Finding square roots of complex numbers

Example: find w so that w^2 = -16 + 30i

Method 1: calculator

Convert to r ∠ θ form: w2 ≈ 34 cis 2.06

Mentally, square-root the modulus and halve the argument

w ≈ √34 cis 1.03

Convert back to a+bi form: w ≈ 3+5i (round your answer back to a neat value, to correct the calculator error introduced when halving a decimal approximation of the argument)

Check that you’ve rounded back to an exactly correct answer:

(3+5i)2 = -16 + 30i

Write your answer: w = ± (3+5i)

(See below for a tweak to this method)

Method 2: Equate modulus and real part

Let square root = w = a + bi

Then |w^2| = |w|^2 = a^2 + b^2 = 34

\mathrm{Re}(w^2) = a^2 - b^2 = -16

Solve those simultaneous equations for a2 and b2

a2=9 and b2=25

Only problem now is to work out the valid signs for a and b. \mathrm{Im}(w^2) = 2ab . In this case a and b must have the same sign (both negative or both positive) because \mathrm{Im}(w^2) > 0 . (If \mathrm{Im}(w^2) < 0 then a and b would have to have opposite signs, one positive, one negative).

So w = ± (3+5i)

Method 3: Equate real and imaginary parts (the method in the old Edexcel textbook)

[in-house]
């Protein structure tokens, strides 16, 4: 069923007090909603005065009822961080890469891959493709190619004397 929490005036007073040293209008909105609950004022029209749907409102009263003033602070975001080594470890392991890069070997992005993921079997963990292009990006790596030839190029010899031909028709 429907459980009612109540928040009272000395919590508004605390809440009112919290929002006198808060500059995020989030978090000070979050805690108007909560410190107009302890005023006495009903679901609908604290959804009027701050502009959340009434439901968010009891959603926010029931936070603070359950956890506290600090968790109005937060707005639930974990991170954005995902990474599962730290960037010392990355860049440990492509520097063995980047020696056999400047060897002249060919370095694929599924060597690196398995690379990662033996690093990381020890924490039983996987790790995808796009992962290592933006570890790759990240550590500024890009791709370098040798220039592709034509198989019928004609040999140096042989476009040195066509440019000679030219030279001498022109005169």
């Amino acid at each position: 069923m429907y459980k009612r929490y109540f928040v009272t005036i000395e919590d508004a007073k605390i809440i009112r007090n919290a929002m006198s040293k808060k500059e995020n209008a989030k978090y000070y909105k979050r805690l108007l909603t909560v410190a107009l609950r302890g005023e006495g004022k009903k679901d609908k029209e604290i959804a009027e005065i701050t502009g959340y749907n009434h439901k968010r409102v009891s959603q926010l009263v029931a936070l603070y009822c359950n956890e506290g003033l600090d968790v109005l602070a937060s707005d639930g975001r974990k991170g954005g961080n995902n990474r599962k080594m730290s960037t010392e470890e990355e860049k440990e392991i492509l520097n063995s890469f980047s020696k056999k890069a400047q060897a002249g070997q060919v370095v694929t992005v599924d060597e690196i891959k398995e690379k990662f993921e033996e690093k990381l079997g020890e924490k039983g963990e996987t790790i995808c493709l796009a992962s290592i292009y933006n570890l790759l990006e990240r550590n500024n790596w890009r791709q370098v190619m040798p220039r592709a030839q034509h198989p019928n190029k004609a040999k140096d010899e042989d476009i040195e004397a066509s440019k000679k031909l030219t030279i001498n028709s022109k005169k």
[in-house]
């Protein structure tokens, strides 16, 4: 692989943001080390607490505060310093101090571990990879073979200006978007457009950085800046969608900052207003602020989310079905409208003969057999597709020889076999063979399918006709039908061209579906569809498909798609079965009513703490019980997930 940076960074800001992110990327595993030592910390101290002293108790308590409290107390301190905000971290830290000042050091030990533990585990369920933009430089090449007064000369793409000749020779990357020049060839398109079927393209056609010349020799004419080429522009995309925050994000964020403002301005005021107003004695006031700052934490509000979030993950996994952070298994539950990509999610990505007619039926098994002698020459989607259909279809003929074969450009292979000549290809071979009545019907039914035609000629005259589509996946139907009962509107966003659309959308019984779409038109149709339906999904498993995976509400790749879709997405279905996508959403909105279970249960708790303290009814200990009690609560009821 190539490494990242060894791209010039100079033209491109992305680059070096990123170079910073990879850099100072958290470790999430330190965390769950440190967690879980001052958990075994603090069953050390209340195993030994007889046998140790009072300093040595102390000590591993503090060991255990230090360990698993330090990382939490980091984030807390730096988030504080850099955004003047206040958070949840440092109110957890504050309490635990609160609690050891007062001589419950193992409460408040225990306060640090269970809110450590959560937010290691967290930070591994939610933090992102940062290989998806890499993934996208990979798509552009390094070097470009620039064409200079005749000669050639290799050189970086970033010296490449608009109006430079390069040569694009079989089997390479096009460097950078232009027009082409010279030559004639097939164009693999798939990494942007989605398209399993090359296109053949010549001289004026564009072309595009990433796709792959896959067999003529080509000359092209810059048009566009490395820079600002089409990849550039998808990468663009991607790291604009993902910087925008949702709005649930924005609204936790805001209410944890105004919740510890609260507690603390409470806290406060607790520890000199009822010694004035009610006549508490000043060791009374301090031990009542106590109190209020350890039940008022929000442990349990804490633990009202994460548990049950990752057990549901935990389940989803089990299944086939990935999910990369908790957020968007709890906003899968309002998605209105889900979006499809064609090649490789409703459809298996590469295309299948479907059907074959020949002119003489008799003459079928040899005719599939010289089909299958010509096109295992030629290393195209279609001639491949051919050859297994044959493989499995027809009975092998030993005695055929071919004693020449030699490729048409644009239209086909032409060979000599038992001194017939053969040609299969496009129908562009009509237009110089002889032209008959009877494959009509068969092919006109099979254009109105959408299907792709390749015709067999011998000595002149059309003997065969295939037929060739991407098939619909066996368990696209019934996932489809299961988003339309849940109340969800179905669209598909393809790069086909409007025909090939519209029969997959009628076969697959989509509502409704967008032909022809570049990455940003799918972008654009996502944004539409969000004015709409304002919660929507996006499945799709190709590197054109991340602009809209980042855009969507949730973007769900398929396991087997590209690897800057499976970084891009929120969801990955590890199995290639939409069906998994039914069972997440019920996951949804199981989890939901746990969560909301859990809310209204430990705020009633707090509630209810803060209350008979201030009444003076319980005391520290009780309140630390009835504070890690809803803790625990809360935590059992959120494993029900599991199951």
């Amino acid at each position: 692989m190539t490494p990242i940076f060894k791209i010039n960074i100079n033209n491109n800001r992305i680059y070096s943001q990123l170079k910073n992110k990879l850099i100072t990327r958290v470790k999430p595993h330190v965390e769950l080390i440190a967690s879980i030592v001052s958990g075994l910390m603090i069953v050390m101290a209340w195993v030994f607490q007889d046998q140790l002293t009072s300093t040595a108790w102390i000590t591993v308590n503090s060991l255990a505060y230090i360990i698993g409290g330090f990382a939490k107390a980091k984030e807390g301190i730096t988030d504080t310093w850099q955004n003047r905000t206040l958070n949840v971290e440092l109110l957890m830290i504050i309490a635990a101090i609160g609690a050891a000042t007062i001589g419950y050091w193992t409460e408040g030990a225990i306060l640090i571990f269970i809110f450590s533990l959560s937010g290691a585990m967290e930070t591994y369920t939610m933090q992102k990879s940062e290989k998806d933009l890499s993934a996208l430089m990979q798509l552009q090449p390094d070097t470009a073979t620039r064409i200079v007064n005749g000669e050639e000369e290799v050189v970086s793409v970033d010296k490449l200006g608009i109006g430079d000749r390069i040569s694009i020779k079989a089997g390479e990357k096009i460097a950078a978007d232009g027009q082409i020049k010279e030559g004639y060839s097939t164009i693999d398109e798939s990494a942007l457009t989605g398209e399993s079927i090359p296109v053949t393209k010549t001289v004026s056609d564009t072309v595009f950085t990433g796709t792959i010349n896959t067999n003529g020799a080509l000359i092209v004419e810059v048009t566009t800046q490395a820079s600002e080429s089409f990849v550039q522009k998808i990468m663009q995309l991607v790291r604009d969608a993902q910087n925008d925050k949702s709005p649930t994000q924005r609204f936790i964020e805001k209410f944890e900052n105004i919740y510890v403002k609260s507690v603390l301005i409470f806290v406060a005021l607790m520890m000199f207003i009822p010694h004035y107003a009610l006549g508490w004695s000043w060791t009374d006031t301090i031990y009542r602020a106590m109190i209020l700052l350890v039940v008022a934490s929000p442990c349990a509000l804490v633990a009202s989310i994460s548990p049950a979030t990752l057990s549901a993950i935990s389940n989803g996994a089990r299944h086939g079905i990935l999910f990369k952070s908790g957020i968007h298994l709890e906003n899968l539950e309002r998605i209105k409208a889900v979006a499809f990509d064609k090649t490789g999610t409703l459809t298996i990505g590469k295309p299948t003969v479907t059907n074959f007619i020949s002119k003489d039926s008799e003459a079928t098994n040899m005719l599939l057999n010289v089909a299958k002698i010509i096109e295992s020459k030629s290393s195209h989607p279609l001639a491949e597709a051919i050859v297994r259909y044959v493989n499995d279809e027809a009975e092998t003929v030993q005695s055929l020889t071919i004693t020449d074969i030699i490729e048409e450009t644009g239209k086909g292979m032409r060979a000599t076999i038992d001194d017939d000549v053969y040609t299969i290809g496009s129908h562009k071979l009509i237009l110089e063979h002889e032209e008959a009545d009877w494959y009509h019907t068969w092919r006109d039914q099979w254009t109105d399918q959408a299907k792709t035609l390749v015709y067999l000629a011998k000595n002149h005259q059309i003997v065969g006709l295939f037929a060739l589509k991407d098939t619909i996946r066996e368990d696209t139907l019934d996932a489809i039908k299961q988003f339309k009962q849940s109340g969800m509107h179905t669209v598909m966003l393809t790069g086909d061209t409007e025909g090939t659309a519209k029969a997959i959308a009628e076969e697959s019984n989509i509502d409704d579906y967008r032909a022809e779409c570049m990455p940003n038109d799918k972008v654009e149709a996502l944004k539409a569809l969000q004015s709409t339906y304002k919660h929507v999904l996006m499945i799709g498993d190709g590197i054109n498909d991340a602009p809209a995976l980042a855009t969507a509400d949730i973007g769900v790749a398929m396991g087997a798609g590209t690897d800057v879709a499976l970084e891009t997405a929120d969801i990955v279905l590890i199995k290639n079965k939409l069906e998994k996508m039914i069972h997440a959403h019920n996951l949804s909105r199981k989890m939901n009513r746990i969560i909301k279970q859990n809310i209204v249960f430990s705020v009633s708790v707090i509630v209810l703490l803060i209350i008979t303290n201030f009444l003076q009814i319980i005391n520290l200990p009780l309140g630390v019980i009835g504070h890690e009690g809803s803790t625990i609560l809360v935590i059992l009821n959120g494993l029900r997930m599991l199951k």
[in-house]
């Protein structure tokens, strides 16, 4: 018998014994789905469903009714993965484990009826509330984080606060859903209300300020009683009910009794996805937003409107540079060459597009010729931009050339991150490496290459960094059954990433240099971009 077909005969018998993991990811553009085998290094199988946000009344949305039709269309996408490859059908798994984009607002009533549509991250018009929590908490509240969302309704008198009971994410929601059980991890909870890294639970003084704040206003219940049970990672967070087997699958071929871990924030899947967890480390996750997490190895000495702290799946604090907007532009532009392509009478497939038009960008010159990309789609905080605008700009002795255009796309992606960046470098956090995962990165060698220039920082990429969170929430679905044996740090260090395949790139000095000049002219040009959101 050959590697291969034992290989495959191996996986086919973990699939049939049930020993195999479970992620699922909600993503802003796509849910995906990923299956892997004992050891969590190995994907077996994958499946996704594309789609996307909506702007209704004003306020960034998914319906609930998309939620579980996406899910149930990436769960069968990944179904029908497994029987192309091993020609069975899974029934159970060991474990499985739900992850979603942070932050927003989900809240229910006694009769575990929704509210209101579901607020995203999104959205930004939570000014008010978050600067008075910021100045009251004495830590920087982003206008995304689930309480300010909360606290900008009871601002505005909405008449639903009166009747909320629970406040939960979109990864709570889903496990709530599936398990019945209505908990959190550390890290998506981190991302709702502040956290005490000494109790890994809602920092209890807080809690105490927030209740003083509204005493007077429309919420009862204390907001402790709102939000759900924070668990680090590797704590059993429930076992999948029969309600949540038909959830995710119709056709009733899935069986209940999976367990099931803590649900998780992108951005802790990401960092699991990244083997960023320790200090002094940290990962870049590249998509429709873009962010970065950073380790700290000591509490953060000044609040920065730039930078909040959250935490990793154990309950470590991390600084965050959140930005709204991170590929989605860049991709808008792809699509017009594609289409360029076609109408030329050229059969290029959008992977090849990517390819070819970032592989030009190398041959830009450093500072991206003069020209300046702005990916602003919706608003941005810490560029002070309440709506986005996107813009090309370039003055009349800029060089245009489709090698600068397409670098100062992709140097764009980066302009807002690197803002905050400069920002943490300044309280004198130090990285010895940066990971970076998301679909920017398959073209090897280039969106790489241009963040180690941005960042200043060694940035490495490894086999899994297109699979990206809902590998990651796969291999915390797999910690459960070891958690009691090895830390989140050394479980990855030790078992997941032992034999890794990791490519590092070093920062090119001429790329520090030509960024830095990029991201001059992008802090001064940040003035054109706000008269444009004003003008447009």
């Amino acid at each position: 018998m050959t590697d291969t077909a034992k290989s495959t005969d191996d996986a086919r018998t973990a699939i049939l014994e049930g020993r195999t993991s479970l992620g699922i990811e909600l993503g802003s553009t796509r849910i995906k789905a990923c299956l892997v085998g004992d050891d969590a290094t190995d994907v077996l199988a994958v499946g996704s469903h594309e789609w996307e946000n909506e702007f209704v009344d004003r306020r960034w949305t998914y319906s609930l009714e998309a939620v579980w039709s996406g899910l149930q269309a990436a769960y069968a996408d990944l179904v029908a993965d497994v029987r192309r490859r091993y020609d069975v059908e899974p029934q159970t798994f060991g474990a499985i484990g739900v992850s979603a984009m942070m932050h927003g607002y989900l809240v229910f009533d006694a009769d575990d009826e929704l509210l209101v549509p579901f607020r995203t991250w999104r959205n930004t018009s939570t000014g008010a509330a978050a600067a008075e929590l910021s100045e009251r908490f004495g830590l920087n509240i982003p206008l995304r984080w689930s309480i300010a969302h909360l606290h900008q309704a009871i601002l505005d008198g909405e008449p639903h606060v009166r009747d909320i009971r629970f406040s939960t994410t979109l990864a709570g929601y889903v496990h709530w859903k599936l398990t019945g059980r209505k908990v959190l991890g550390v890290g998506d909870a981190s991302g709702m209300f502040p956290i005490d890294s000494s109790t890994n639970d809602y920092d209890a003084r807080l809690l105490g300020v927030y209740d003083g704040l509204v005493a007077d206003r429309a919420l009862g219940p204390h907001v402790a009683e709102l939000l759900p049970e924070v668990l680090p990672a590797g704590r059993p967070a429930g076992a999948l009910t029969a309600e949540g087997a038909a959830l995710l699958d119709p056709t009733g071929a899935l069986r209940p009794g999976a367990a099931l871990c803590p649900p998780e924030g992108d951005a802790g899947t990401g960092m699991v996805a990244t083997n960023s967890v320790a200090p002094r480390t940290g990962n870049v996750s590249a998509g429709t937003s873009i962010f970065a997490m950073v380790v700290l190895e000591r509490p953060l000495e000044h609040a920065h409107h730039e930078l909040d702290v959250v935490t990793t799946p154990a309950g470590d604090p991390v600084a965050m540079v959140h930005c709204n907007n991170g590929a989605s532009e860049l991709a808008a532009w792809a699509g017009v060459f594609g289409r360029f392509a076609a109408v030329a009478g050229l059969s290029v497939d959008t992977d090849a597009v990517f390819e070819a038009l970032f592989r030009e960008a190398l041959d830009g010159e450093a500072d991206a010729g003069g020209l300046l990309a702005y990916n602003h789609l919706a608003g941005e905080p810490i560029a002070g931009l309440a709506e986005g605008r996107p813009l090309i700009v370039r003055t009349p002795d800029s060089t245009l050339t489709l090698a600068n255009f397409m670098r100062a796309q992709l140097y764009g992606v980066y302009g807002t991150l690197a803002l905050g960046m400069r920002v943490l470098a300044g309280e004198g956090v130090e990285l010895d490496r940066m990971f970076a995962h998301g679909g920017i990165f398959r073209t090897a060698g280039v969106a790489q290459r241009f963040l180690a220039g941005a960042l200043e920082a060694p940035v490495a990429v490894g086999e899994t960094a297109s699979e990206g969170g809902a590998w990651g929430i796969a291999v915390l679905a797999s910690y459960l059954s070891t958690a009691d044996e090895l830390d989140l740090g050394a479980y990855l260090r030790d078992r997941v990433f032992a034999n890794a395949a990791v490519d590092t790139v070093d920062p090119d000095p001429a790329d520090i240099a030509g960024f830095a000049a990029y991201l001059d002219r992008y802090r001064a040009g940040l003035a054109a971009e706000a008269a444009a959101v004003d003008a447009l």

Let square root = w = a + bi

Then \mathrm{Re}(w^2) = a^2 - b^2 = -16

\mathrm{Im}(w^2) = 2ab = 30

Substitute b = \frac{15}{a} from the second equation into the first

a^2 - \frac{225}{a^2} = -16

Multiply up to get a quadratic equation in a^2

a^4 +16a^2 - 225 = 0

Solve: a2 = 9, so a = ± 3, and b = ± 5

So w = ± (3+5i)

Method 1 (calculator) tweaked

You can minimise the approximation problem in the calculator method by using the calculator rather than your head to halve the argument. As in these images (poor quality, sorry):

This will usually give you the exact answer in the exact form you want it. The likely exception is if you’re finding something like √(−1 + 2√2 i), where the answer is (1 + √2 i).

The calculator will give you (1 + 1.414213562 i), and it won’t convert that to (1 + √2 i) even if you press the S-D key.

Workaround: if you get an answer for real or imaginary part of the square root which isn’t a whole number, square your answer to see if it’s an exact square root of a whole number (in A level, it pretty much always will be).

It’s worth memorising the facts that

√2 ≈ 1.414

√3 ≈ 1.732

√5 ≈ 2.236

Often come in useful, like it comes in useful to be able to remember your way home from school, or to a friend’s house, without having to look at Google Maps.